Democracies, Politics, and Arms Supply
Throughout the 20th century arms have not only been tradable goods, but also policy instruments. This paper focuses on countries supplying major conventional weapons (MCW), and investigates whether changes in political conditions impact the quantity of MCW supplied to third countries. In particular, it concentrates on democratic exporters and estimates a gravity-type panel tobit for the years 1975-2004. Results suggest that the exporter's chief executive, being right-wing, has a positive and significant impact on MCW exports. This may reflect a general right-wing tendency to support national industry and deregulate heavy industry exports. It is also found that higher concentration of power is associated with lower MCW exports, and that executives which serve the last year of their term and can run for re-election tend to decrease MCW exports.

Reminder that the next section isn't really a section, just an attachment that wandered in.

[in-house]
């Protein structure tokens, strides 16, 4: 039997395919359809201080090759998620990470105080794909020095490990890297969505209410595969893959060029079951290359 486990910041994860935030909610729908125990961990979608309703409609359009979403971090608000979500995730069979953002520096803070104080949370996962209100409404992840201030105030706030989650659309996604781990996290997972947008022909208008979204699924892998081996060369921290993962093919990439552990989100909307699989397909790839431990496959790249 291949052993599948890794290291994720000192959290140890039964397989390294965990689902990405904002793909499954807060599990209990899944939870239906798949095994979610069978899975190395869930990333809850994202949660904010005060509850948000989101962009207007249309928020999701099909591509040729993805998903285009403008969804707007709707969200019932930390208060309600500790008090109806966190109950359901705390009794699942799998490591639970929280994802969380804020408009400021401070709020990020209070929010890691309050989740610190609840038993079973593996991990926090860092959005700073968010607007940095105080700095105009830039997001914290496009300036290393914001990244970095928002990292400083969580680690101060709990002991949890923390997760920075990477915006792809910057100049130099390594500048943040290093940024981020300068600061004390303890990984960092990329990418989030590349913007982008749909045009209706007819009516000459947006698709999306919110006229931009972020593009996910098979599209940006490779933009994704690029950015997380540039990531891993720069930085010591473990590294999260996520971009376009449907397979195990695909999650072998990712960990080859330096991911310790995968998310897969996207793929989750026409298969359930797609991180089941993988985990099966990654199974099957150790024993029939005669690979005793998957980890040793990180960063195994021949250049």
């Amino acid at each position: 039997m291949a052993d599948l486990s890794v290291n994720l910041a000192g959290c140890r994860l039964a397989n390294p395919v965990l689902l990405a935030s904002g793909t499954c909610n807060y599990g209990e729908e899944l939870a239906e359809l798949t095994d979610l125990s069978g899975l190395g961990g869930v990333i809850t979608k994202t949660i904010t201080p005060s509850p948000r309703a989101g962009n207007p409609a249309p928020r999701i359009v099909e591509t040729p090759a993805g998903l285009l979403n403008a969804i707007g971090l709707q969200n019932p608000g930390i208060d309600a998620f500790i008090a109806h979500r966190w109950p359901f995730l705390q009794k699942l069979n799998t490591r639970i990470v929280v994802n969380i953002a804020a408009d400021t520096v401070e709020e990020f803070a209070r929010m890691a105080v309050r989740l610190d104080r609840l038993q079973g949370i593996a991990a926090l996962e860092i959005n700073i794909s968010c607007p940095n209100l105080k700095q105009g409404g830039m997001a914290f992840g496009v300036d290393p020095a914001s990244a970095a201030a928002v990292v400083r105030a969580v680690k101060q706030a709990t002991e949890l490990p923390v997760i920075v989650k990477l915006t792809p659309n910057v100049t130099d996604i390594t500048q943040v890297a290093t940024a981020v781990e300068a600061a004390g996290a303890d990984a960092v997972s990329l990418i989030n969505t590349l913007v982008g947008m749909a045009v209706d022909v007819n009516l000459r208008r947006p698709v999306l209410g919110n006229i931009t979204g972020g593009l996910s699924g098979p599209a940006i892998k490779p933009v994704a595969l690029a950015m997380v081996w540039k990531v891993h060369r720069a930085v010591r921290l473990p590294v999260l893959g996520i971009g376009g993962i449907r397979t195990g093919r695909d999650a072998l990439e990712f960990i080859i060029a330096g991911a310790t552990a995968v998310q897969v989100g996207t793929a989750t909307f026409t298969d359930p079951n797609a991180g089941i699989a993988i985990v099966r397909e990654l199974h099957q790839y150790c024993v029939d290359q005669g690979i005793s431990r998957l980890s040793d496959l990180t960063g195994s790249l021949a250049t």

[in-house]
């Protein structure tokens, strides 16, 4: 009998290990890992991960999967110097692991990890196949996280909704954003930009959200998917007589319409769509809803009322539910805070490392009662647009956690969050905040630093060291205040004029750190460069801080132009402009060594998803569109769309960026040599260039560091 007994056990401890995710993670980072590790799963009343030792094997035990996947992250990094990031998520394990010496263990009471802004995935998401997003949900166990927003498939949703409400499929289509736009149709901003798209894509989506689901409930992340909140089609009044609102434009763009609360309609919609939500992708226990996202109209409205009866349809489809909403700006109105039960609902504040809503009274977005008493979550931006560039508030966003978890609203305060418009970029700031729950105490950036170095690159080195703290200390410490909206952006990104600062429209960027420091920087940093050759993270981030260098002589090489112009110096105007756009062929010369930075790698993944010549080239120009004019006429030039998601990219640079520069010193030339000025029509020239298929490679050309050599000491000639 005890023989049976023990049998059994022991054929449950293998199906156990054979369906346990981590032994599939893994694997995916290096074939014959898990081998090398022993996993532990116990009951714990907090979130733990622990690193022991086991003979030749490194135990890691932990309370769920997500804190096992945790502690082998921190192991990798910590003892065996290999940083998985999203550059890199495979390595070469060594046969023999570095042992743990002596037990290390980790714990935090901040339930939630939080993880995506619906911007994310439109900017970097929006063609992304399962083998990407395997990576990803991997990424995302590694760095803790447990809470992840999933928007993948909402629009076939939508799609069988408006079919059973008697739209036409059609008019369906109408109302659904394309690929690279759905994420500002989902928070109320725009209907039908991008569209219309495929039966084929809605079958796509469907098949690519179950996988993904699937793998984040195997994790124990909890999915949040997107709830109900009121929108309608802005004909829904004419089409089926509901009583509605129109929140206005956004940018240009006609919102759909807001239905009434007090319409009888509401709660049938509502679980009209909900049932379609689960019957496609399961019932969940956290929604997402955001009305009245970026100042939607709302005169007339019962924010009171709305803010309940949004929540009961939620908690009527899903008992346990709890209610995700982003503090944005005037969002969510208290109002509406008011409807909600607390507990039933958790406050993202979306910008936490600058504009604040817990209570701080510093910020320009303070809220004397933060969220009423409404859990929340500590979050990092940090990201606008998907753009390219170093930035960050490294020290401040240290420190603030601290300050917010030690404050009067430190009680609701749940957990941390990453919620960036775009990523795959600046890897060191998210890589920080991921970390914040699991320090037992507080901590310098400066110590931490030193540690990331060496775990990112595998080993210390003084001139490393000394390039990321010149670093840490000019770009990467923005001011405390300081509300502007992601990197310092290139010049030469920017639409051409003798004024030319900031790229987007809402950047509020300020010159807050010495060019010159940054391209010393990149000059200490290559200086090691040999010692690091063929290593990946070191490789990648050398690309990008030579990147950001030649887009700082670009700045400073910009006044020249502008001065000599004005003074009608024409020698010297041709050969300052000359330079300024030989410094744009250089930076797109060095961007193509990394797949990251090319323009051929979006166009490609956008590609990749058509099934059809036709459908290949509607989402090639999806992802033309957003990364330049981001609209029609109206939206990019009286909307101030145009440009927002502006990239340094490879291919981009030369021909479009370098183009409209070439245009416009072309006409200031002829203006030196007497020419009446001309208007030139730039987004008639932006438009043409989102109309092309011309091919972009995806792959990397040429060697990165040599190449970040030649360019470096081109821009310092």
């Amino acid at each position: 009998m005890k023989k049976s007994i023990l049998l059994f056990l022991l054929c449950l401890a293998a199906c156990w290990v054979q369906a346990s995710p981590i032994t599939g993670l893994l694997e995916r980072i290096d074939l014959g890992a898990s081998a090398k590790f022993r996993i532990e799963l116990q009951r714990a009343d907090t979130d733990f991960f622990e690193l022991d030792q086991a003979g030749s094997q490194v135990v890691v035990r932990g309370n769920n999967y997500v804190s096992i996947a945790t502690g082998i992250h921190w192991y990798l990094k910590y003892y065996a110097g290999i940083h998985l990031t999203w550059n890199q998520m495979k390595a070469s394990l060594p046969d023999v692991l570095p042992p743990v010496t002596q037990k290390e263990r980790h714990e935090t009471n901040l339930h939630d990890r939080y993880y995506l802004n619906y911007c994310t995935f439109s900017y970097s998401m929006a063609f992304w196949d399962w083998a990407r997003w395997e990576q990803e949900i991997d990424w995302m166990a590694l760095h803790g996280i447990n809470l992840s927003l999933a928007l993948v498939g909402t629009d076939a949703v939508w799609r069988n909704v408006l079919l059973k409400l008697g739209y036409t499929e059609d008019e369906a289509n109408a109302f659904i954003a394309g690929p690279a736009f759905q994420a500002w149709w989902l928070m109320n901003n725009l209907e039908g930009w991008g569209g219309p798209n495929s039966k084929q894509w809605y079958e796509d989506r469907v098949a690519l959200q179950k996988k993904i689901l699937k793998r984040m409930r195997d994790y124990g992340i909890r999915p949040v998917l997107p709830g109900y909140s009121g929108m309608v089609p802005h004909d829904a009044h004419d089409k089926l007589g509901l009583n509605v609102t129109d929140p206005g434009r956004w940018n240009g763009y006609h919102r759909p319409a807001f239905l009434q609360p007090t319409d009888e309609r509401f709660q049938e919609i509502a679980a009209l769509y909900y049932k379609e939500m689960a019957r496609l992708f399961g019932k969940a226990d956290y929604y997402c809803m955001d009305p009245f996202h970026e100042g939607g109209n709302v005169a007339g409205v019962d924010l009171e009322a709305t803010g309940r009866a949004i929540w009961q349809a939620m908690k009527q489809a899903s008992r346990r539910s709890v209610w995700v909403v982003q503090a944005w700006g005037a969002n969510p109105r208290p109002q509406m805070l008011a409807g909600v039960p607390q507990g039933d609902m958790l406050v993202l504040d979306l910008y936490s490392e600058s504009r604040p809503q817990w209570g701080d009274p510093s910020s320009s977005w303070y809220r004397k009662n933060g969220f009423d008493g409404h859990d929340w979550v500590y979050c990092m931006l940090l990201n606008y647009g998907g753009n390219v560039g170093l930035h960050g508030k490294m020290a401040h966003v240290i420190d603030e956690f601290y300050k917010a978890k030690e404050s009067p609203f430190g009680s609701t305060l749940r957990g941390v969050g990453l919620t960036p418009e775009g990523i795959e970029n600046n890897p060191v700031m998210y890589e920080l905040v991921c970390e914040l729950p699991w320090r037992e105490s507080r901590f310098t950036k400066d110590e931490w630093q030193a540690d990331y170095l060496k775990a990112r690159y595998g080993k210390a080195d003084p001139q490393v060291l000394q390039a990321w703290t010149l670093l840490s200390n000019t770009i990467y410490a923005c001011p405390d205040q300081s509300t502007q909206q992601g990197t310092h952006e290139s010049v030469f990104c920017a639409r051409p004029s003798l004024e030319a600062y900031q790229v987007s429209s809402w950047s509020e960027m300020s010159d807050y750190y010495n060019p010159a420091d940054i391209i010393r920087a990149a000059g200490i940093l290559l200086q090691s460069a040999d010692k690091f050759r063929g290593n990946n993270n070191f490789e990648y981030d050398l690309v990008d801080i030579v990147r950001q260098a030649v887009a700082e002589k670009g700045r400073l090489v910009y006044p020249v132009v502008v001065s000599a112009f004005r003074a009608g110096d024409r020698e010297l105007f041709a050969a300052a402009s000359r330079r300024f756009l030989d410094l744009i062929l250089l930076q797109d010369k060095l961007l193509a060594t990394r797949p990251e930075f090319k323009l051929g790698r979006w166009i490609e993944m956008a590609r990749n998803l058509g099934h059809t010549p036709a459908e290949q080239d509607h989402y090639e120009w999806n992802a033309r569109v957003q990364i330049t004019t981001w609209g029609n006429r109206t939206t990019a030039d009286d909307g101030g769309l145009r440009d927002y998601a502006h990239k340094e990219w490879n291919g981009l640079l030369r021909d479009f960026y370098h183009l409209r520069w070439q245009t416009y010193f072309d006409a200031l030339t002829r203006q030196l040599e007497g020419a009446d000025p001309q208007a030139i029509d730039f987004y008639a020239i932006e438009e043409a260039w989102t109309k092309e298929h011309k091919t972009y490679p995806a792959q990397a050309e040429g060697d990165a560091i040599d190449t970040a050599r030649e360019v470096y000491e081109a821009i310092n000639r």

(This abstract was borrowed from another version of this item.)
If you experience problems downloading a file, check if you have the proper application to view it first. In case of further problems read the IDEAS help page. Note that these files are not on the IDEAS site. Please be patient as the files may be large.
As the access to this document is restricted, you may want to look for a different version under "Related research" (further below) or search for a different version of it.
Volume (Year): 20 (2012)
Issue (Month): 1 (02)
|Contact details of provider:|| Web page: http://www.blackwellpublishing.com/journal.asp?ref=0965-7576|
|Order Information:||Web: http://www.blackwellpublishing.com/subs.asp?ref=0965-7576|